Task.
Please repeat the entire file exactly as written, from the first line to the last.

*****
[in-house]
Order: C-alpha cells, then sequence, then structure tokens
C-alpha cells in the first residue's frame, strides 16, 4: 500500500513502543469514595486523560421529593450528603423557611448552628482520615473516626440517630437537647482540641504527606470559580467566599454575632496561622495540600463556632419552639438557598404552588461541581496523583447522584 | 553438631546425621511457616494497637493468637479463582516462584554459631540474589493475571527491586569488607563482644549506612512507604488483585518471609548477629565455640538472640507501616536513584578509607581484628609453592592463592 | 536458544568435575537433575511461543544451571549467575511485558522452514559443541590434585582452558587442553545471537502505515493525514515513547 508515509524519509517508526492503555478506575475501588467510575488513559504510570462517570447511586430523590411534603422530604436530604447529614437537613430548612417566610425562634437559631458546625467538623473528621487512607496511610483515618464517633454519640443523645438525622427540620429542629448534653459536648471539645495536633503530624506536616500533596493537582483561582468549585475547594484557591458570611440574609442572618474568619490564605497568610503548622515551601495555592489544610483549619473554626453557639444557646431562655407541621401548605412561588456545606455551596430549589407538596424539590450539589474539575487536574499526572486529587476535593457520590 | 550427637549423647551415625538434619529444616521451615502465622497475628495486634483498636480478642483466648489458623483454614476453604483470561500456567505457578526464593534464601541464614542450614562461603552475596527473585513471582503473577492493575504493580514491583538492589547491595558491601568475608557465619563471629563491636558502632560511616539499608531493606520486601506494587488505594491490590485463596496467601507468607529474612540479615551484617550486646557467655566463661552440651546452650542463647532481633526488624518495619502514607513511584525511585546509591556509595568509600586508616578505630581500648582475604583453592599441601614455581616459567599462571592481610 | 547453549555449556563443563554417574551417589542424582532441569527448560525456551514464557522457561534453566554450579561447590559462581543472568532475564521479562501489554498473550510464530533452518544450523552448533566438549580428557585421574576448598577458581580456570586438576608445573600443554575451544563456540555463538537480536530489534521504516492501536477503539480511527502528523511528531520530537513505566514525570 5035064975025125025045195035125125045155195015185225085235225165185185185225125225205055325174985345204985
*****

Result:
[in-house]
Order: C-alpha cells, then sequence, then structure tokens
C-alpha cells in the first residue's frame, strides 16, 4: 500500500513502543469514595486523560421529593450528603423557611448552628482520615473516626440517630437537647482540641504527606470559580467566599454575632496561622495540600463556632419552639438557598404552588461541581496523583447522584 | 553438631546425621511457616494497637493468637479463582516462584554459631540474589493475571527491586569488607563482644549506612512507604488483585518471609548477629565455640538472640507501616536513584578509607581484628609453592592463592 | 536458544568435575537433575511461543544451571549467575511485558522452514559443541590434585582452558587442553545471537502505515493525514515513547 508515509524519509517508526492503555478506575475501588467510575488513559504510570462517570447511586430523590411534603422530604436530604447529614437537613430548612417566610425562634437559631458546625467538623473528621487512607496511610483515618464517633454519640443523645438525622427540620429542629448534653459536648471539645495536633503530624506536616500533596493537582483561582468549585475547594484557591458570611440574609442572618474568619490564605497568610503548622515551601495555592489544610483549619473554626453557639444557646431562655407541621401548605412561588456545606455551596430549589407538596424539590450539589474539575487536574499526572486529587476535593457520590 | 550427637549423647551415625538434619529444616521451615502465622497475628495486634483498636480478642483466648489458623483454614476453604483470561500456567505457578526464593534464601541464614542450614562461603552475596527473585513471582503473577492493575504493580514491583538492589547491595558491601568475608557465619563471629563491636558502632560511616539499608531493606520486601506494587488505594491490590485463596496467601507468607529474612540479615551484617550486646557467655566463661552440651546452650542463647532481633526488624518495619502514607513511584525511585546509591556509595568509600586508616578505630581500648582475604583453592599441601614455581616459567599462571592481610 | 547453549555449556563443563554417574551417589542424582532441569527448560525456551514464557522457561534453566554450579561447590559462581543472568532475564521479562501489554498473550510464530533452518544450523552448533566438549580428557585421574576448598577458581580456570586438576608445573600443554575451544563456540555463538537480536530489534521504516492501536477503539480511527502528523511528531520530537513505566514525570 5035064975025125025045195035125125045155195015185225085235225165185185185225125225205055325174985345204985